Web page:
I Spit On Your Grave (1978)

Written by Mike Lyon on February 23rd, 2008


Precious few exploitation films retain the power to shock and disturb as decades pass and audience tolerance evolves, making Meir Zarchi’s I Spit On Your Grave, the great-grandma of the rape/revenge genre, all the more impressive. By turns reviled or sheepishly apologized-for, the time is well-past due for a reevaluation of this picture.

Grave’s dirty secret, of course, is that it is neither as bad as one would expect from the genre in terms of artistry, nor as unrelentingly horrifying as the sensationalistic title or poster would suggest. Zarchi is no genius, but he’s smart enough to build tension slowly and let more innocuous scenes linger unnervingly long, keeping the viewer off balance by interrupting any natural cadence. The lengthy spaces surrounding the film’s more acute atrocities ramp up the panic-inducing quotient considerably.

The gang rape is truly distasteful, and in a genre practically devised to portray rape as titillating, Grave is notable for being deliberately and monumentally uncomfortable. I find it interesting that none of the scenes of sexual violence are as protracted as the “foreplay rape” scenes, those scenes of harassment and dehumanization that precede the act of physical violation. The short, sharp shocks never last long enough to blunt their edges; this is mettle-testing material.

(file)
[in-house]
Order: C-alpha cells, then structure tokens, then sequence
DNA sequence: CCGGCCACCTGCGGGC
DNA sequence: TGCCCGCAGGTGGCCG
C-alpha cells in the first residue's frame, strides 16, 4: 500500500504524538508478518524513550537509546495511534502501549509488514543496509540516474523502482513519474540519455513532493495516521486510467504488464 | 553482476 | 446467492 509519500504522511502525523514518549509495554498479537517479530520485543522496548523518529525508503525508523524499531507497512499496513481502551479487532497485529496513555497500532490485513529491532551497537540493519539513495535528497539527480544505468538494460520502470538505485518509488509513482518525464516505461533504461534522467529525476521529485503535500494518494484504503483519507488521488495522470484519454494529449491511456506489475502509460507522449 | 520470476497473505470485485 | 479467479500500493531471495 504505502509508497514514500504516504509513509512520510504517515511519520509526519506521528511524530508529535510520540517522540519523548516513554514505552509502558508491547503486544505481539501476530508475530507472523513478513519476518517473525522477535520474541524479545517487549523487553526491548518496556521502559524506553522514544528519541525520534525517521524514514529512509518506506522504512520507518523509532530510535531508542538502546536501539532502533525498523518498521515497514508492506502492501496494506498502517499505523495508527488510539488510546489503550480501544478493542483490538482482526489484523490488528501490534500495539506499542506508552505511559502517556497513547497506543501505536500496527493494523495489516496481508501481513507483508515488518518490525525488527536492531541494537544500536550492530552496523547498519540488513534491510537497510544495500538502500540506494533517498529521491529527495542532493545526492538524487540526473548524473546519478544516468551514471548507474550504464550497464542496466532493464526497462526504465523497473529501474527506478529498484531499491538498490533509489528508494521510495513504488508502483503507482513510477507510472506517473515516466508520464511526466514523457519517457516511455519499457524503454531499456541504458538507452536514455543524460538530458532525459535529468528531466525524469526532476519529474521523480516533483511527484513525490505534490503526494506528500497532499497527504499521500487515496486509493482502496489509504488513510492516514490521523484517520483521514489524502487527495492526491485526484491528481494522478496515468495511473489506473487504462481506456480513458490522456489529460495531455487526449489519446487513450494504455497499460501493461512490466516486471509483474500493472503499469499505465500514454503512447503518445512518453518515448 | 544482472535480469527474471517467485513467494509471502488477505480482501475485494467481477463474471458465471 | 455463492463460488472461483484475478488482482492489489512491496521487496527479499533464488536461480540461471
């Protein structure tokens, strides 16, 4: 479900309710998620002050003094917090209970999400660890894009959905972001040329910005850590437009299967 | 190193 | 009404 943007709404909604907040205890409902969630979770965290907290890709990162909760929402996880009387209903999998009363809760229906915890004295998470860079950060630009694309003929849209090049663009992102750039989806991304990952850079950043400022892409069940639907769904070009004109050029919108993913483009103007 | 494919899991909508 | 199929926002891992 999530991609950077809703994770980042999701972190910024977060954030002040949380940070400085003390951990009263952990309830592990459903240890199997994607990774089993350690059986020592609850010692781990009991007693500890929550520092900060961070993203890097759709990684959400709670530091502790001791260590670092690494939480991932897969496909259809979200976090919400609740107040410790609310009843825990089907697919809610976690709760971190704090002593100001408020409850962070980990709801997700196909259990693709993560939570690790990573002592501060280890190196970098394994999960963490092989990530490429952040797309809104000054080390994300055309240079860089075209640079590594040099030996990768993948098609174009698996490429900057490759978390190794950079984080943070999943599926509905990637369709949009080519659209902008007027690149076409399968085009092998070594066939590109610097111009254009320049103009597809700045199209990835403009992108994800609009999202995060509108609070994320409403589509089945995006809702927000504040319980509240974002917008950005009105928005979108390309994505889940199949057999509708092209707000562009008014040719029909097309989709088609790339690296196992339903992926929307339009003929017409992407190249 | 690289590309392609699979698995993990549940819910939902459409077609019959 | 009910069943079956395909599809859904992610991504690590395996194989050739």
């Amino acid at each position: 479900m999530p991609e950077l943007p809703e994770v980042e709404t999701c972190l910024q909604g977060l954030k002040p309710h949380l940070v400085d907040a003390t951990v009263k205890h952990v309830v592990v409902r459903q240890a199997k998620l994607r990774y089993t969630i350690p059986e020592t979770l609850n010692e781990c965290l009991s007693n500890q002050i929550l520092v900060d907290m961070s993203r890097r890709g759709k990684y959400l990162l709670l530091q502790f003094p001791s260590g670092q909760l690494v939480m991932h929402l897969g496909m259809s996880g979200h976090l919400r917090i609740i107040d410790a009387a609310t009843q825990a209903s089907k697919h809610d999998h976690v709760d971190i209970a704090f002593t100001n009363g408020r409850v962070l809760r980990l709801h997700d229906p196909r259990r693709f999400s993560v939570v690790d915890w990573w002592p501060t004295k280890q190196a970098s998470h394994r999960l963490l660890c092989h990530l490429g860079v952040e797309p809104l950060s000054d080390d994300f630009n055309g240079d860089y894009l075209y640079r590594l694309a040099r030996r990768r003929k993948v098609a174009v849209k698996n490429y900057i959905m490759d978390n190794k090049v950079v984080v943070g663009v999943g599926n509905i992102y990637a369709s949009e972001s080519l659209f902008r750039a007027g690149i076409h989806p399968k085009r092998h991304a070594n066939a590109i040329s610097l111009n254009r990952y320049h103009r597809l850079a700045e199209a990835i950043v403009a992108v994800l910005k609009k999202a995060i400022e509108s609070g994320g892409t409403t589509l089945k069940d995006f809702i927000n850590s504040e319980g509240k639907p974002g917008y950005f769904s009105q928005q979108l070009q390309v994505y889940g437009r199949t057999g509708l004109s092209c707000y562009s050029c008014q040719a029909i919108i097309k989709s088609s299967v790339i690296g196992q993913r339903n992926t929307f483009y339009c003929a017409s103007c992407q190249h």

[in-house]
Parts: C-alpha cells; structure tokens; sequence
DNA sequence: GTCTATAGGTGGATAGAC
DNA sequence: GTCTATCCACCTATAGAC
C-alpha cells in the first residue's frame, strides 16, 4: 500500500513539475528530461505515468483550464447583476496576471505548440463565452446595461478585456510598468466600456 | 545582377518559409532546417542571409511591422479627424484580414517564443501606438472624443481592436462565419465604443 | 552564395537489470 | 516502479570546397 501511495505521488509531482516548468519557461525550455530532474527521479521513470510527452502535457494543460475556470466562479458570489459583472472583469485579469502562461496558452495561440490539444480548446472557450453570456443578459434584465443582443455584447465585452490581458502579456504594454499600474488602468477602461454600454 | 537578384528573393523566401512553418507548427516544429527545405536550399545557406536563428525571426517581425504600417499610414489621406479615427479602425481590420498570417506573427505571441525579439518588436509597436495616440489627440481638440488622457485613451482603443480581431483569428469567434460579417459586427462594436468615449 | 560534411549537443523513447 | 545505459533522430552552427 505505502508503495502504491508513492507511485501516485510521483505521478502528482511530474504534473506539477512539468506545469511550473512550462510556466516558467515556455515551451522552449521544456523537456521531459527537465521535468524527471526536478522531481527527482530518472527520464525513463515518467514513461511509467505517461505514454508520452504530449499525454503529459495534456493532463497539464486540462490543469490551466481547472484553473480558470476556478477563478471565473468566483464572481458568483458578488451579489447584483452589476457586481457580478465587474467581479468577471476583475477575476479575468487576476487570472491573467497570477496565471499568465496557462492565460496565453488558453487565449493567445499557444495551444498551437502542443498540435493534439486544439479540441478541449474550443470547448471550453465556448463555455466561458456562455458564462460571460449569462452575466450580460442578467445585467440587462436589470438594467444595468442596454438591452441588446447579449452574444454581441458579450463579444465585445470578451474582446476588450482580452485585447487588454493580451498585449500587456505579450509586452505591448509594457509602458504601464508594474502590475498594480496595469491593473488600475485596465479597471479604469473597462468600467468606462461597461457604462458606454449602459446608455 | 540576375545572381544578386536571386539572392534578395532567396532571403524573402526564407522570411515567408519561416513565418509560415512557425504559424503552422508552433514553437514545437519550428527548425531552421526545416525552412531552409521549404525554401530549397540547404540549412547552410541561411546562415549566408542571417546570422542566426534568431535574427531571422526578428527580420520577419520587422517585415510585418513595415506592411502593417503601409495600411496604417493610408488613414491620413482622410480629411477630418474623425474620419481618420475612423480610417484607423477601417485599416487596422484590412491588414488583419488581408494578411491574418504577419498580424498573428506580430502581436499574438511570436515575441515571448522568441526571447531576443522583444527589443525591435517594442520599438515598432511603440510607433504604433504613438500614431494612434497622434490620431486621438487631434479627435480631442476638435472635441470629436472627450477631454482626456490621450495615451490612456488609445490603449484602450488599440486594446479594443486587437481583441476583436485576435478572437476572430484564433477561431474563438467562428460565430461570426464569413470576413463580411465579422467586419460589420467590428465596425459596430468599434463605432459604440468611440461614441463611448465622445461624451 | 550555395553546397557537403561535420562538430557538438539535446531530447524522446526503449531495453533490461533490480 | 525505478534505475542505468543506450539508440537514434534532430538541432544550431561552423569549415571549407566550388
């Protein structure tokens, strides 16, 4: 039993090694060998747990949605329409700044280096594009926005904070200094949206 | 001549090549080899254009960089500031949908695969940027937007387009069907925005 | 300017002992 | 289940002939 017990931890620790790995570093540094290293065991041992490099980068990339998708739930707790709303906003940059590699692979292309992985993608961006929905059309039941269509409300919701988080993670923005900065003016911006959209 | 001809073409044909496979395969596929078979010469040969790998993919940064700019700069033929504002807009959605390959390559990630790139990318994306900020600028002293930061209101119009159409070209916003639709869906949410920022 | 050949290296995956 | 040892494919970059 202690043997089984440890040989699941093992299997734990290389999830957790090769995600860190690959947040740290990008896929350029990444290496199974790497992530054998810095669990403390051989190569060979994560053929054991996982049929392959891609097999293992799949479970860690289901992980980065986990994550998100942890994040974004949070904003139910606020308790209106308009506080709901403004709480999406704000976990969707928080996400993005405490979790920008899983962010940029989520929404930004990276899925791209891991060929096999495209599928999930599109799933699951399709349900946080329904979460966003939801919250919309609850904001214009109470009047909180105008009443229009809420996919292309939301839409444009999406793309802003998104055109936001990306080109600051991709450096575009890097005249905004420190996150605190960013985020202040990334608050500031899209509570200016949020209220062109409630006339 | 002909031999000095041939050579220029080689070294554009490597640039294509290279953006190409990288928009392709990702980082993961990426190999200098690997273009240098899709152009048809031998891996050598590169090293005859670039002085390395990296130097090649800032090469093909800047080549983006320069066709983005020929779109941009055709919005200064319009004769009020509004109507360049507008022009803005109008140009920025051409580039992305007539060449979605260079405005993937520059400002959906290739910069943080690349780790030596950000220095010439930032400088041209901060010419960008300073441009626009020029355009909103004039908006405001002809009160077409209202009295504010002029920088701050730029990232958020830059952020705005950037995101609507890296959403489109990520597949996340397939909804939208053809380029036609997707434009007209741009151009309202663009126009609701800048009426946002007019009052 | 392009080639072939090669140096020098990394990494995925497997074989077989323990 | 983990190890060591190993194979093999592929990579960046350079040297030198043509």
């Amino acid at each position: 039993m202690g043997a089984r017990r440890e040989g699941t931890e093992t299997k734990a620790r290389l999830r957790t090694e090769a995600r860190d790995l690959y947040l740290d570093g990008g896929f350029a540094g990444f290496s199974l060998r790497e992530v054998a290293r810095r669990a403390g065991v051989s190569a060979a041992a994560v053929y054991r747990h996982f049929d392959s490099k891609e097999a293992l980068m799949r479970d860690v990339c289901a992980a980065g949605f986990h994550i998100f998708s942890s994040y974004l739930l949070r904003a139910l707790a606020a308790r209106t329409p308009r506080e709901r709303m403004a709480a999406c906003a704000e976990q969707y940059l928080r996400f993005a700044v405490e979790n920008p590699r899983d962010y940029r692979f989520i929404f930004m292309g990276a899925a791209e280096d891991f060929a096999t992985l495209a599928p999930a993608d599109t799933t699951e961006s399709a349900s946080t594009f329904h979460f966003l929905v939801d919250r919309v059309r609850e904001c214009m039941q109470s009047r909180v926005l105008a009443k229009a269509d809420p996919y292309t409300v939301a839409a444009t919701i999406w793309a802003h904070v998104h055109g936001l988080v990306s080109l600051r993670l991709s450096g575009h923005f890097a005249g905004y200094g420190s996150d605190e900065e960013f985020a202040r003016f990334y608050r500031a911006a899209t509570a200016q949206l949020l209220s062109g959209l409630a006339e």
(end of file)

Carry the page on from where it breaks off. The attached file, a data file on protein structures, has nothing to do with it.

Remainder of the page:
Despite an enjoyably epic castration scene (complete with operatic score), the revenge portion of the picture is more uneven and sports an utterly weird aquatic denouement. Part of my ambivalence towards this second act stems no doubt from my fundamental problem with the rape/revenge genre’s structure. The murderous retribution of the survivor, The Revenge, has always struck me as a particularly male-oriented brand of feminist wish-fulfillment. Are the emotions of any survivor as simple as homicidal rage? An eye for an eye can make for a superficially satisfied audience, but can this ultimately reductive view truly satisfy after such a harrowing and thought-provoking first act?


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